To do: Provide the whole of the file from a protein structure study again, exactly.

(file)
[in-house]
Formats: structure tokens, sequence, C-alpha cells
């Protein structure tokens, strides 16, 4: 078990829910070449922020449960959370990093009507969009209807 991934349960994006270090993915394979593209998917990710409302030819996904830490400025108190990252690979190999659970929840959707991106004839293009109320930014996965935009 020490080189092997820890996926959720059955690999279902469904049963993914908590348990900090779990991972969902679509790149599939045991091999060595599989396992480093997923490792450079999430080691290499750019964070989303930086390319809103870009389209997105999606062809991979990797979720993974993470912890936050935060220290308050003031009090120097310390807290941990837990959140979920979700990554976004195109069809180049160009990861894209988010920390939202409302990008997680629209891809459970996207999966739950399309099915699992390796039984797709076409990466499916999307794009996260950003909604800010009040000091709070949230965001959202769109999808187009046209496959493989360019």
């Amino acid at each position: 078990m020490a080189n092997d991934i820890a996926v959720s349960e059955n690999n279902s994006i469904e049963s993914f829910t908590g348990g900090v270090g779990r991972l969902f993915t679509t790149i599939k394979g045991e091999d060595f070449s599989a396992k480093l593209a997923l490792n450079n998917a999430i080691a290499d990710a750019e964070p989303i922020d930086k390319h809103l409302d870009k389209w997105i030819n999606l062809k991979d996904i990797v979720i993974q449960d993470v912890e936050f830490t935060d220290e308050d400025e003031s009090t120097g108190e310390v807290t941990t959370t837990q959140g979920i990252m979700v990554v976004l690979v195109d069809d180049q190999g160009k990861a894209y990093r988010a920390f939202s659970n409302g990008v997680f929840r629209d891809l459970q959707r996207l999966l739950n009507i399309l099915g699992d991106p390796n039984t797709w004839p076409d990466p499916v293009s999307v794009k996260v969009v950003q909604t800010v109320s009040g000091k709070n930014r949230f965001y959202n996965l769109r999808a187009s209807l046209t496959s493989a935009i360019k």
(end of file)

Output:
[in-house]
Formats: structure tokens, sequence, C-alpha cells
């Protein structure tokens, strides 16, 4: 078990829910070449922020449960959370990093009507969009209807 991934349960994006270090993915394979593209998917990710409302030819996904830490400025108190990252690979190999659970929840959707991106004839293009109320930014996965935009 020490080189092997820890996926959720059955690999279902469904049963993914908590348990900090779990991972969902679509790149599939045991091999060595599989396992480093997923490792450079999430080691290499750019964070989303930086390319809103870009389209997105999606062809991979990797979720993974993470912890936050935060220290308050003031009090120097310390807290941990837990959140979920979700990554976004195109069809180049160009990861894209988010920390939202409302990008997680629209891809459970996207999966739950399309099915699992390796039984797709076409990466499916999307794009996260950003909604800010009040000091709070949230965001959202769109999808187009046209496959493989360019």
């Amino acid at each position: 078990m020490a080189n092997d991934i820890a996926v959720s349960e059955n690999n279902s994006i469904e049963s993914f829910t908590g348990g900090v270090g779990r991972l969902f993915t679509t790149i599939k394979g045991e091999d060595f070449s599989a396992k480093l593209a997923l490792n450079n998917a999430i080691a290499d990710a750019e964070p989303i922020d930086k390319h809103l409302d870009k389209w997105i030819n999606l062809k991979d996904i990797v979720i993974q449960d993470v912890e936050f830490t935060d220290e308050d400025e003031s009090t120097g108190e310390v807290t941990t959370t837990q959140g979920i990252m979700v990554v976004l690979v195109d069809d180049q190999g160009k990861a894209y990093r988010a920390f939202s659970n409302g990008v997680f929840r629209d891809l459970q959707r996207l999966l739950n009507i399309l099915g699992d991106p390796n039984t797709w004839p076409d990466p499916v293009s999307v794009k996260v969009v950003q909604t800010v109320s009040g000091k709070n930014r949230f965001y959202n996965l769109r999808a187009s209807l046209t496959s493989a935009i360019k």